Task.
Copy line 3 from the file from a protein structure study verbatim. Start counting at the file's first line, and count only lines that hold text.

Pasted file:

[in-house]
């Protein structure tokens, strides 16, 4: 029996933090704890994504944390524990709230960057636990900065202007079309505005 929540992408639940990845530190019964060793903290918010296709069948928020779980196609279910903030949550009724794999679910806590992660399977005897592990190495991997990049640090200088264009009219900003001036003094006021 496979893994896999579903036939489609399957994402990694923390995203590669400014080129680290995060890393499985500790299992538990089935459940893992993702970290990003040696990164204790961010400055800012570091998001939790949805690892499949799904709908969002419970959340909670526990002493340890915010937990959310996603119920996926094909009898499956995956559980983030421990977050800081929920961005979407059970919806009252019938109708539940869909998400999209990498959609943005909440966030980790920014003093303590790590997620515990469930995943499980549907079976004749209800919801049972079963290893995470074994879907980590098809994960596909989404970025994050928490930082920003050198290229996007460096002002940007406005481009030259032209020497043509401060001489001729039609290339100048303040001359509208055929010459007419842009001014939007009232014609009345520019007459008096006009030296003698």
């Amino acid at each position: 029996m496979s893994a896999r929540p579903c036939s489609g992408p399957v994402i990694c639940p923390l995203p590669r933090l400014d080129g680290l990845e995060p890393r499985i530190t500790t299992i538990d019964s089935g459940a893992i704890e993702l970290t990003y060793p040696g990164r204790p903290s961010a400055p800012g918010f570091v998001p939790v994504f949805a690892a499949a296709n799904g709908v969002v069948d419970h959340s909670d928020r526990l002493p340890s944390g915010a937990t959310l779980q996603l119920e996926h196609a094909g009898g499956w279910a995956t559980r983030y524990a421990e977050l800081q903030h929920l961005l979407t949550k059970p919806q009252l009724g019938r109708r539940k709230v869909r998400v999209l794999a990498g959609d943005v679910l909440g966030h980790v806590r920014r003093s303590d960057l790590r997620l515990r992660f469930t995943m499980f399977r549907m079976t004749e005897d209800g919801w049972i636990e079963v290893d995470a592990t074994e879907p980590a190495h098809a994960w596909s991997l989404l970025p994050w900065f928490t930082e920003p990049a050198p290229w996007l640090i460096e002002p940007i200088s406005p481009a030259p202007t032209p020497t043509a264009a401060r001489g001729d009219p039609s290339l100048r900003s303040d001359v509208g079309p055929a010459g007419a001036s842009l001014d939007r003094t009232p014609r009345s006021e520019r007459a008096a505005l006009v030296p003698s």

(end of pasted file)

């Amino acid at each position: 029996m496979s893994a896999r929540p579903c036939s489609g992408p399957v994402i990694c639940p923390l995203p590669r933090l400014d080129g680290l990845e995060p890393r499985i530190t500790t299992i538990d019964s089935g459940a893992i704890e993702l970290t990003y060793p040696g990164r204790p903290s961010a400055p800012g918010f570091v998001p939790v994504f949805a690892a499949a296709n799904g709908v969002v069948d419970h959340s909670d928020r526990l002493p340890s944390g915010a937990t959310l779980q996603l119920e996926h196609a094909g009898g499956w279910a995956t559980r983030y524990a421990e977050l800081q903030h929920l961005l979407t949550k059970p919806q009252l009724g019938r109708r539940k709230v869909r998400v999209l794999a990498g959609d943005v679910l909440g966030h980790v806590r920014r003093s303590d960057l790590r997620l515990r992660f469930t995943m499980f399977r549907m079976t004749e005897d209800g919801w049972i636990e079963v290893d995470a592990t074994e879907p980590a190495h098809a994960w596909s991997l989404l970025p994050w900065f928490t930082e920003p990049a050198p290229w996007l640090i460096e002002p940007i200088s406005p481009a030259p202007t032209p020497t043509a264009a401060r001489g001729d009219p039609s290339l100048r900003s303040d001359v509208g079309p055929a010459g007419a001036s842009l001014d939007r003094t009232p014609r009345s006021e520019r007459a008096a505005l006009v030296p003698s």